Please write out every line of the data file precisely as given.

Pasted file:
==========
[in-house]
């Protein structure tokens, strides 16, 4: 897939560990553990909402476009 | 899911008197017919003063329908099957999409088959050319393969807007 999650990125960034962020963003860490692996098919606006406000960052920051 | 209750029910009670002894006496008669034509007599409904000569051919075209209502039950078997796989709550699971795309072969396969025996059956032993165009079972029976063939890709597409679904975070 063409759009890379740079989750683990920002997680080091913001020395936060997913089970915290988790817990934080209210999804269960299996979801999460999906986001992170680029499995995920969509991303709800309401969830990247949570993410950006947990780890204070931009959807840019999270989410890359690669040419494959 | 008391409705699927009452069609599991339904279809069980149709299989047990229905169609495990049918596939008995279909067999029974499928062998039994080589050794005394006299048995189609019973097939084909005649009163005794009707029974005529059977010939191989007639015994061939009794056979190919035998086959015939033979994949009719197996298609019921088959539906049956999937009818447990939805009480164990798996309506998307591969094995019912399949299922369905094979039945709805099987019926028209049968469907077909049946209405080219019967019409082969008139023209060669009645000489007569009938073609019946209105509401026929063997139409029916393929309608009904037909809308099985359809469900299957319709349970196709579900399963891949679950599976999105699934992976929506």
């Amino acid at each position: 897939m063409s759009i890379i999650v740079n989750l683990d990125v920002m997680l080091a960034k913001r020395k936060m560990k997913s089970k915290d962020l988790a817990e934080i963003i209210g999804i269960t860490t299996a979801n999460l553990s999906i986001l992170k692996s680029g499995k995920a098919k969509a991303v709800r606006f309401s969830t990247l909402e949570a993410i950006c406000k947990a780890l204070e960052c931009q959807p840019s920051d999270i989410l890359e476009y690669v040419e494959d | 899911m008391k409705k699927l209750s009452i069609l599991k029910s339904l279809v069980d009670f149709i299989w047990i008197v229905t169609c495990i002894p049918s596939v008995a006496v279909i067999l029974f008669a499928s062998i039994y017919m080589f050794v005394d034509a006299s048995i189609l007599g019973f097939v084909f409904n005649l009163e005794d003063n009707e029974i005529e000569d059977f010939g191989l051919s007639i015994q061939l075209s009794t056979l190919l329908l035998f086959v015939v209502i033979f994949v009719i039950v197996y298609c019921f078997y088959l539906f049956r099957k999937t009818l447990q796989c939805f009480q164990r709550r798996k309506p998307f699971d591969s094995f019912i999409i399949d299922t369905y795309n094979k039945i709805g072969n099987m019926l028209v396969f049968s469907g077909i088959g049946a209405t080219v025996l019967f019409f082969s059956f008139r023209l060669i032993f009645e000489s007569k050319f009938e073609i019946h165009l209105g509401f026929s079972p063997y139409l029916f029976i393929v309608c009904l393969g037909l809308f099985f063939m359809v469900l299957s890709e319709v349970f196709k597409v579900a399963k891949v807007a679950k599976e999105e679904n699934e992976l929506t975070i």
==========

[in-house]
């Protein structure tokens, strides 16, 4: 897939560990553990909402476009 | 899911008197017919003063329908099957999409088959050319393969807007 999650990125960034962020963003860490692996098919606006406000960052920051 | 209750029910009670002894006496008669034509007599409904000569051919075209209502039950078997796989709550699971795309072969396969025996059956032993165009079972029976063939890709597409679904975070 063409759009890379740079989750683990920002997680080091913001020395936060997913089970915290988790817990934080209210999804269960299996979801999460999906986001992170680029499995995920969509991303709800309401969830990247949570993410950006947990780890204070931009959807840019999270989410890359690669040419494959 | 008391409705699927009452069609599991339904279809069980149709299989047990229905169609495990049918596939008995279909067999029974499928062998039994080589050794005394006299048995189609019973097939084909005649009163005794009707029974005529059977010939191989007639015994061939009794056979190919035998086959015939033979994949009719197996298609019921088959539906049956999937009818447990939805009480164990798996309506998307591969094995019912399949299922369905094979039945709805099987019926028209049968469907077909049946209405080219019967019409082969008139023209060669009645000489007569009938073609019946209105509401026929063997139409029916393929309608009904037909809308099985359809469900299957319709349970196709579900399963891949679950599976999105699934992976929506």
């Amino acid at each position: 897939m063409s759009i890379i999650v740079n989750l683990d990125v920002m997680l080091a960034k913001r020395k936060m560990k997913s089970k915290d962020l988790a817990e934080i963003i209210g999804i269960t860490t299996a979801n999460l553990s999906i986001l992170k692996s680029g499995k995920a098919k969509a991303v709800r606006f309401s969830t990247l909402e949570a993410i950006c406000k947990a780890l204070e960052c931009q959807p840019s920051d999270i989410l890359e476009y690669v040419e494959d | 899911m008391k409705k699927l209750s009452i069609l599991k029910s339904l279809v069980d009670f149709i299989w047990i008197v229905t169609c495990i002894p049918s596939v008995a006496v279909i067999l029974f008669a499928s062998i039994y017919m080589f050794v005394d034509a006299s048995i189609l007599g019973f097939v084909f409904n005649l009163e005794d003063n009707e029974i005529e000569d059977f010939g191989l051919s007639i015994q061939l075209s009794t056979l190919l329908l035998f086959v015939v209502i033979f994949v009719i039950v197996y298609c019921f078997y088959l539906f049956r099957k999937t009818l447990q796989c939805f009480q164990r709550r798996k309506p998307f699971d591969s094995f019912i999409i399949d299922t369905y795309n094979k039945i709805g072969n099987m019926l028209v396969f049968s469907g077909i088959g049946a209405t080219v025996l019967f019409f082969s059956f008139r023209l060669i032993f009645e000489s007569k050319f009938e073609i019946h165009l209105g509401f026929s079972p063997y139409l029916f029976i393929v309608c009904l393969g037909l809308f099985f063939m359809v469900l299957s890709e319709v349970f196709k597409v579900a399963k891949v807007a679950k599976e999105e679904n699934e992976l929506t975070i």